To better appreciate the “Three-Headed Male Figure”, it would be helpful to have a more thorough understanding of the piece’s background and use. African art is functional, so without understanding what it was used for, you can’t truly understand the significance of the art. To further that understanding, research into the traditions and culture of the Kuyu peoples, and other native peoples in the area, could lend insight into what the sculpture was used for. It would also be interesting to know who in the society made the piece: a professional, a priest, a family member, or the person (or persons) for whom the piece was intended to be used. Besides knowing how it was made and what it was used for, it would also be helpful to know how it was originally displayed in the community and whether or not the people that used it interacted with it, or if it was only viewed. Lastly, it would be worthwhile to find out if similar statues are still used by the native peoples of the region, or if the practice has died out completely.

 

The paper wound up being 2.5 pages, double spaced and in a 12 point font, which was also required.  The paper hasn’t been graded yet, but when it has, I’ll add that to the new “Essays (Graded)” page I added to this blog, which can be accessed from the tab bar under the header.

And now, the moment you’ve possibly been waiting for.  What does this “Three-Headed Male Figure” actually look like?  (Click on the images to see larger versions).

There’s a lot of fascinating stuff to look at in the Met, and I’m very much looking forward to my next trip there, where I can simply look and enjoy, without having to consider how to write a paper about the sculptures, though I think I will be able to appreciate them more, now that I have a better understanding of how these items are made and what they were used for.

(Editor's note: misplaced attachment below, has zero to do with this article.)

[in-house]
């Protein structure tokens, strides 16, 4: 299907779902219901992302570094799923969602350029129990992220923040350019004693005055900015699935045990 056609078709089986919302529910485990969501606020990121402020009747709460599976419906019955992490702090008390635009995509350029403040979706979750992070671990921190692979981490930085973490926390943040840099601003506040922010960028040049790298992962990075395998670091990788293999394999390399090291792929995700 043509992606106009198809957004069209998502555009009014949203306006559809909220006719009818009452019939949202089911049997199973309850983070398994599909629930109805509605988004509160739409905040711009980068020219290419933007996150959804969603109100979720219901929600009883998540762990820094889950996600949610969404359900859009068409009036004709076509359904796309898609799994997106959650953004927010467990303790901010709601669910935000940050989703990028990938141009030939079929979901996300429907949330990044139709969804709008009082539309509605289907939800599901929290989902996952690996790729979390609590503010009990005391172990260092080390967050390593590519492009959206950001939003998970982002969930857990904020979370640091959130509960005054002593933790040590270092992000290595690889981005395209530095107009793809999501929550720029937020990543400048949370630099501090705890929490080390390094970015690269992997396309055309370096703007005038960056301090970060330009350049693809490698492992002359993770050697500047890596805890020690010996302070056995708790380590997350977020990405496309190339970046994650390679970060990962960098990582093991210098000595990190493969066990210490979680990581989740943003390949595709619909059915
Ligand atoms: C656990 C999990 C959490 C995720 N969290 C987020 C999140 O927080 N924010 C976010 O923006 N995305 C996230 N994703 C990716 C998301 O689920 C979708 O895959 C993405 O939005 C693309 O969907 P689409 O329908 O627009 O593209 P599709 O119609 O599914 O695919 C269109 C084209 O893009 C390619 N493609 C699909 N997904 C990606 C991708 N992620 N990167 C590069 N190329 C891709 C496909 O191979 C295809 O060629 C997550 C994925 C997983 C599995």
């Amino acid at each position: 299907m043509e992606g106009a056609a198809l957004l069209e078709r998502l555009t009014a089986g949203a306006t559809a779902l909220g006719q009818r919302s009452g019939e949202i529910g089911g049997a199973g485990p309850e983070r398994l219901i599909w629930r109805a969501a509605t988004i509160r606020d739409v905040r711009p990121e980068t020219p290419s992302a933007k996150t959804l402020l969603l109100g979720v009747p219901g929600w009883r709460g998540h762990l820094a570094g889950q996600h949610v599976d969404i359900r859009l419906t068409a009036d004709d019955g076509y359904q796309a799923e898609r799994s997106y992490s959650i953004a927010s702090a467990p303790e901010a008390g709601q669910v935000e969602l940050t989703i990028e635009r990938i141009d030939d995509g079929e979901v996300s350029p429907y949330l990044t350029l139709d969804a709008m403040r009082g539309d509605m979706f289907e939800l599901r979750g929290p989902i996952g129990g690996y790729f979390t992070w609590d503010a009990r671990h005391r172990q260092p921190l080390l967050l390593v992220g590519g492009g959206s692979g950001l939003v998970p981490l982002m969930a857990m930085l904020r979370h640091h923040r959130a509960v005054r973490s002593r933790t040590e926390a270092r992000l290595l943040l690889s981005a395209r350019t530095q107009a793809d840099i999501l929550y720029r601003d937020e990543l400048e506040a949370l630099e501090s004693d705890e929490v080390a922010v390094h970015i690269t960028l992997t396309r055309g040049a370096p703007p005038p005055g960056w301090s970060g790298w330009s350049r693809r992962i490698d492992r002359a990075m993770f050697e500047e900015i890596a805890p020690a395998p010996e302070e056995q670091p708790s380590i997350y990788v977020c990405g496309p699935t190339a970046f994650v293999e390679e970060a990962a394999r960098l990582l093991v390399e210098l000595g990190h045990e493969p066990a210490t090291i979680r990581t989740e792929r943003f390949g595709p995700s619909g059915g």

Redefining Racism

aa-race-montage-of-different-racial-subgroupsDid you know that there’s no such thing as ‘race’?  Not in the traditional sense of the word anyway.  I did some reading and watched a video lecture for an anthropology discussion assignment and that’s the idea that was being presented, just from two different angles.  I thought the topic was fairly interesting, so I’m trying to combine my answers to the questions that were asked into a coherent post here.  I apologize if it seems a bit disjointed.

In his essay, The Concept of Race in Physical Anthropology, C. Loring Brace presents evidence showing that people are biologically the same, and that we merely have physical differences that developed based on what part of the world we’re living in, or where our ancestors are from.  He presents an argument of biological populations versus the idea of clines, which says that there are merely gradations of characteristics that flow from one place to the next.

Brace discussed how old travelers would move over land from place to place and they would slowly see people’s appearances change.  He said that the idea of ‘race’ didn’t come into common usage until people started colonizing new areas.  When you’re going on foot, the gradations of appearance are subtle and you hardly notice them, but when you get on a boat in one place and get off the in another, the difference in appearance is obvious right away.  It also gives you a feeling of ‘us’ and ‘them’.  You can read more of the details by clicking the document icon at the bottom of the post to download the .pdf of his essay, but his argument against racism is that there is no biological foundation for ‘race’.  We’re all the same species and merely have adaptations suited for the areas we came from.  Brace stated in his essay that he found traits that crossed groups of people popularly identified as ‘races’.

Brace states that “‘race’ is whatever people think it should be”. Since ‘race’ has no biological foundation, the concept of race is culturally relative and is entirely dependent on the observer. That observer’s concept of race will be affected by what part of the world they’re from, the culture they grew up in, and popular ideas of the time. So, a person’s concept of race is completely arbitrary, and will be whatever they think it should be to fit their own world perspective and/or goals.  An example is how Hitler, and many other Germans at that time, considered Jews and Gypsies to be distinct races.